The new year has begun, and many of us are relieved to get back to normal routines that have been interrupted by additional shopping, holiday parties and visiting relatives. It often is referred to as “getting back to the business of life.” But what exactly is the business of life? Years ago, I remember hearing Tulsa's John Izzo tell about an incident when he was working on a project with a looming deadline that could not be postponed. His young daughter, however, was trying to get his attention.
Krista Tippett is producer and host of “On Being,” which airs weekly on National Public Radio. She is also my oldest daughter. If you send her an email, you receive an automatic response: “I am at work on a new book. I have also permanently forsaken hurry and being over-scheduled as a way of moving through my days ꟷ a gift of my summer sabbatical ꟷ and am cutting down my time online to something more humane.
Christmas gifts come in many packagesTuesday, December 19, 2017 | By Charlotte Lankard For The OklahomanTuesday, December 19, 2017 | By Charlotte Lankard For The OklahomanMy friend Linda Brinkworth and I have a standing date on Mondays and Fridays at North Park Mall. We walk and we talk ꟷ and sometimes manage a little shopping. Last week after finishing our walk, we stopped at the bakery to replenish any calories we might have burned.
Muck Rack makes it simple to find people, tweets, or articles that mention any name, keyword, company, hashtag etc. We've compiled this guide to help you make the most of your search.
Selecting a term
Start searching tweets, articles from media outlets, articles mentioned in tweets, journalists'
names, titles and bios with some suggested searches:
Companies or Topics (e.g. iPhone, Microsoft)
Phrases (e.g. "cloud computing") — use quotes to keep the terms together
Twitter handles (e.g. @username) — returns those who have mentioned or replied to
Names (e.g. "David Pogue")
Hashtags (e.g. #sxsw, #london2012)
Bio details (e.g. vegan, Olympics, father)
Muck Rack's Advanced Search allows for many boolean operators.
Find results that mention multiple specified terms, use AND or
+. For example, ensure each result contains both Elon Musk and Mark Zuckerberg by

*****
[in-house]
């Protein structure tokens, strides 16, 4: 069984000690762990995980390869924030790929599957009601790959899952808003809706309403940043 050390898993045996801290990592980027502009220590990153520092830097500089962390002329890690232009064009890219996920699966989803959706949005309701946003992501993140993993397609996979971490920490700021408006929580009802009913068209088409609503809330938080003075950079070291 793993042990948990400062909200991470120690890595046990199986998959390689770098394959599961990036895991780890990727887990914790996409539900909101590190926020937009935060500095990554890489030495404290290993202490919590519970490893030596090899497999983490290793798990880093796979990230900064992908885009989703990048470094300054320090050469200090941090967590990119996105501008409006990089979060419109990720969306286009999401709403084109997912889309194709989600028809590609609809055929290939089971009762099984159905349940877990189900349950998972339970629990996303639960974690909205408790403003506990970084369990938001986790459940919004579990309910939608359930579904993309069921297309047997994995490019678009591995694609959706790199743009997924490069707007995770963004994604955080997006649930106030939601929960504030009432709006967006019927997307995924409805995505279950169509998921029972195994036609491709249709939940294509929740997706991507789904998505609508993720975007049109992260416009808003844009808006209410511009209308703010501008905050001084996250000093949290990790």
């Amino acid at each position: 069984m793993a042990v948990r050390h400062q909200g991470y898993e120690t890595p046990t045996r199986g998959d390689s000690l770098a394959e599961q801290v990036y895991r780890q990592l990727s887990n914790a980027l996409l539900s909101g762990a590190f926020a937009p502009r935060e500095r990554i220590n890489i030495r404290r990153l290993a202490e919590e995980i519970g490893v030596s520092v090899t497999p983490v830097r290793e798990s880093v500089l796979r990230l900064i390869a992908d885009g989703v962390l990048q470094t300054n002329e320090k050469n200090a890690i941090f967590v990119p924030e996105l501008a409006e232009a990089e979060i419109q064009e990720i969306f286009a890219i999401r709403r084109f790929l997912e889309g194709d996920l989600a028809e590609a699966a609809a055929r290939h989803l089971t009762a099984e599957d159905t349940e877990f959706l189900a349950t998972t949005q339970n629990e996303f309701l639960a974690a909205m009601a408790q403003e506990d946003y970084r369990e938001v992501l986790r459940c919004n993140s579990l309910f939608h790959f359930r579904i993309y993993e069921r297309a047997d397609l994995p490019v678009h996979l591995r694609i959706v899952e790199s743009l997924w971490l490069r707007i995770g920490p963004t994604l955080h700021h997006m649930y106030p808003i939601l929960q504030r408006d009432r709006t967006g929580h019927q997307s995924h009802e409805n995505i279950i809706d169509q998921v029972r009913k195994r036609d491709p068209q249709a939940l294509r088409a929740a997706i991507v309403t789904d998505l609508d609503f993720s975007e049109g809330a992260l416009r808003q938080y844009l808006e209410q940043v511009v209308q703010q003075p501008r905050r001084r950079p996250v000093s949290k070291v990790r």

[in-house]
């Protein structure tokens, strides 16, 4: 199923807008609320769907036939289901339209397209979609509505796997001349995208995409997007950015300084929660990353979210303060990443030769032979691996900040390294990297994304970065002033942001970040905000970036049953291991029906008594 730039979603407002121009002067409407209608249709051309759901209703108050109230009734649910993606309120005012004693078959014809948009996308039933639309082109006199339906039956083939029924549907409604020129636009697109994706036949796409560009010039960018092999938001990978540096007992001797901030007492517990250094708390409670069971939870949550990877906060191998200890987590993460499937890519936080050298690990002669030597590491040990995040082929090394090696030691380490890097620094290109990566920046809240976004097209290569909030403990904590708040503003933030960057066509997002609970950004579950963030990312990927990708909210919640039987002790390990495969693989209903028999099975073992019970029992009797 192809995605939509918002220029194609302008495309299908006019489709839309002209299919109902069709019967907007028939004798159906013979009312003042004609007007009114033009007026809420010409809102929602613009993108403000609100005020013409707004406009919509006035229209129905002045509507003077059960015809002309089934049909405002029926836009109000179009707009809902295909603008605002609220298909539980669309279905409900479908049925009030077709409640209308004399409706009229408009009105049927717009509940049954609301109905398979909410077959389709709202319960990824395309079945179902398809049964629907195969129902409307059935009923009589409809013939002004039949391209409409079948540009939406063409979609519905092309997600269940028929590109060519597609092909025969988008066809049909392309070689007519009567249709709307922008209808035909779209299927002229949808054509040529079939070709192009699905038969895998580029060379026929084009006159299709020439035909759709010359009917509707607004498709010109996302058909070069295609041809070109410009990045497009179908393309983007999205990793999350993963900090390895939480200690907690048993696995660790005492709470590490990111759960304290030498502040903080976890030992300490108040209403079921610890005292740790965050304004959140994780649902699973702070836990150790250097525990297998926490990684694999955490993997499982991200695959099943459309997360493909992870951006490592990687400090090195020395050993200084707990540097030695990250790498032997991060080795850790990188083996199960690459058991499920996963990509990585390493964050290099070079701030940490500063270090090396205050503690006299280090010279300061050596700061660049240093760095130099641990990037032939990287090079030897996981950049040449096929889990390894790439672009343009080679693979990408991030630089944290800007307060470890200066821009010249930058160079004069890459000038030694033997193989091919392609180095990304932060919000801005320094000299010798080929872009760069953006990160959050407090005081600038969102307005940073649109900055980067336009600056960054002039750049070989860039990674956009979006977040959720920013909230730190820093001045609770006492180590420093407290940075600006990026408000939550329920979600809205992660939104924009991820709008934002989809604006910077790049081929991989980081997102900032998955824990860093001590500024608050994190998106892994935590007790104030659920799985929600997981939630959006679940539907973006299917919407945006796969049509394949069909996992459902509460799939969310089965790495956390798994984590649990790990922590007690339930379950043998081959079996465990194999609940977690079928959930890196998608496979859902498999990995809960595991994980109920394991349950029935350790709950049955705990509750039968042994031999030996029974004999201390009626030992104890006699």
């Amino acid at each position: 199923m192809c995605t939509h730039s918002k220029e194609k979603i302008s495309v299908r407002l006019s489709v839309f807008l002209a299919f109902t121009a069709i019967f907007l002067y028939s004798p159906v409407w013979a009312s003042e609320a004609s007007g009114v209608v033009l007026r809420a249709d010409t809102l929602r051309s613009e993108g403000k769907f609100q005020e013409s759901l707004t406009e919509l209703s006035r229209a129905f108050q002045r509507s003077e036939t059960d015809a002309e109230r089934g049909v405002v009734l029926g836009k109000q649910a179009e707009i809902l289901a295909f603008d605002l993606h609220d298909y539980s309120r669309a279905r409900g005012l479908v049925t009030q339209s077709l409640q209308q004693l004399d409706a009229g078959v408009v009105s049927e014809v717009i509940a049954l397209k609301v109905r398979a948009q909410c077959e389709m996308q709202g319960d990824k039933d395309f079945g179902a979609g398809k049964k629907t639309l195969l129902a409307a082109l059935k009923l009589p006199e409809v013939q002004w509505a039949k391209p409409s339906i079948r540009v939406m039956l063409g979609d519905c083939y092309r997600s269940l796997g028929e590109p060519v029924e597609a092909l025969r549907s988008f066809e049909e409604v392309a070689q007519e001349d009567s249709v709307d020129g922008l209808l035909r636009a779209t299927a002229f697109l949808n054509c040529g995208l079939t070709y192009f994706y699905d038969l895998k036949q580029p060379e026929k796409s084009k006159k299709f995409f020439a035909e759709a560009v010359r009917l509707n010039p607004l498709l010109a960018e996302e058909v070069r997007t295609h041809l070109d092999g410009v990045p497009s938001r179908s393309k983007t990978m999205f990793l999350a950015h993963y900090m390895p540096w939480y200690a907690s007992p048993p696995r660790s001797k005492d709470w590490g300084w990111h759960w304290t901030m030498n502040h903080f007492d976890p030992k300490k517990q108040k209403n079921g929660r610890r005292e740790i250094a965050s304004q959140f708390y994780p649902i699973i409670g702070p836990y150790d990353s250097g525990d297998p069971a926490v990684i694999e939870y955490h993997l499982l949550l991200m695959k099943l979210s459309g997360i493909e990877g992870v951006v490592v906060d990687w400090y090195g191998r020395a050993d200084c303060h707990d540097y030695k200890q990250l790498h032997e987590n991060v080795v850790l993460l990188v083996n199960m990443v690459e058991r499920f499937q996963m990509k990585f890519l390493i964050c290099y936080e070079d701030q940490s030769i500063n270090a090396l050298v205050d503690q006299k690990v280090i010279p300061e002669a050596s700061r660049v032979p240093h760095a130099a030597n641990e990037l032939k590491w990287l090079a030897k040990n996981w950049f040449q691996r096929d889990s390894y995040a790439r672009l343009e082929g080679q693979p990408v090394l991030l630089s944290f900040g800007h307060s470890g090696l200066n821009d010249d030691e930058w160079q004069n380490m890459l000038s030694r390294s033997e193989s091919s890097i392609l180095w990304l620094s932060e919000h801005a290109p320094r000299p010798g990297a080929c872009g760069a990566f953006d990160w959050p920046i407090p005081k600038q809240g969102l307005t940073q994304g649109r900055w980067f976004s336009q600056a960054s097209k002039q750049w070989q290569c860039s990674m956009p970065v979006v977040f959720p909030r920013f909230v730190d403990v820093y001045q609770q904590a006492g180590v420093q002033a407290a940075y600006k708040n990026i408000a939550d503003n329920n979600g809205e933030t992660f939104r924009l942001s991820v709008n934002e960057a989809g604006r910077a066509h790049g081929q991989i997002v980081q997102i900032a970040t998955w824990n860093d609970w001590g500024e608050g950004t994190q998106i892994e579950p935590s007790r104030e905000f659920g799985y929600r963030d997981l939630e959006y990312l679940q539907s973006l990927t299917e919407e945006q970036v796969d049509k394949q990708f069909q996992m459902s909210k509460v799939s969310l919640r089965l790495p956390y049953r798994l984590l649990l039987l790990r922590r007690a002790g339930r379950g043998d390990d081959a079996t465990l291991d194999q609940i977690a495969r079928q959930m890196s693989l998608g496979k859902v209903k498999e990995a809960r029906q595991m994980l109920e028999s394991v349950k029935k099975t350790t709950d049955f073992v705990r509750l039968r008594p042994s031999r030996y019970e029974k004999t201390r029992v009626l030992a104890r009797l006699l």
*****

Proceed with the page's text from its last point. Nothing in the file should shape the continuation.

searching Musk AND Zuckerberg or Musk + Zuckerberg.
Use the operators OR or , to broaden your search when you'd like either of
multiple terms to appear in results. (This is the default behavior of our search when no operators
are used). For example, results will contain either cake or cookie by searching cake OR cookie or cake,cookie
Use NOT or - to subtract results from your search. For
example, searching Disney will yield results about the Walt Disney Company as well as Walt Disney
World Resort. To exclude mentions of Disney World, search for Disney -World or Disney
When using one of these operators with a phrase, enclose it in quotation marks. For example, you can
find results about smartphones excluding Apple's iPhone 4S by searching smartphone -"iPhone
Exact case matching or punctuation
If you're searching for a brand name or keyword that relies on specific punctuation marks or capitalization, you can
find results that match your exact query by adding matchcase: before the keyword you're searching for, like matchcase:E*TRADE .
Use parentheses to separate multiple
boolean phrases. For example, to find journalists talking about having fun in Disney World or
Disneyland, search for ("disney world" OR disneyland) AND fun.
An asterisk can be used to search for any variation of a root word truncated by the asterisk. For example, searching for admin* will return results for administrator, administration, administer, administered, etc.
A near operator is an AND operator where you can control the distance between the words. You can vary the distance the near operation uses by adding a forward slash and number (between 0-99) such as strawberries NEAR/10 "whipped cream", which means the strawberries must exist within 10 words of "whipped cream".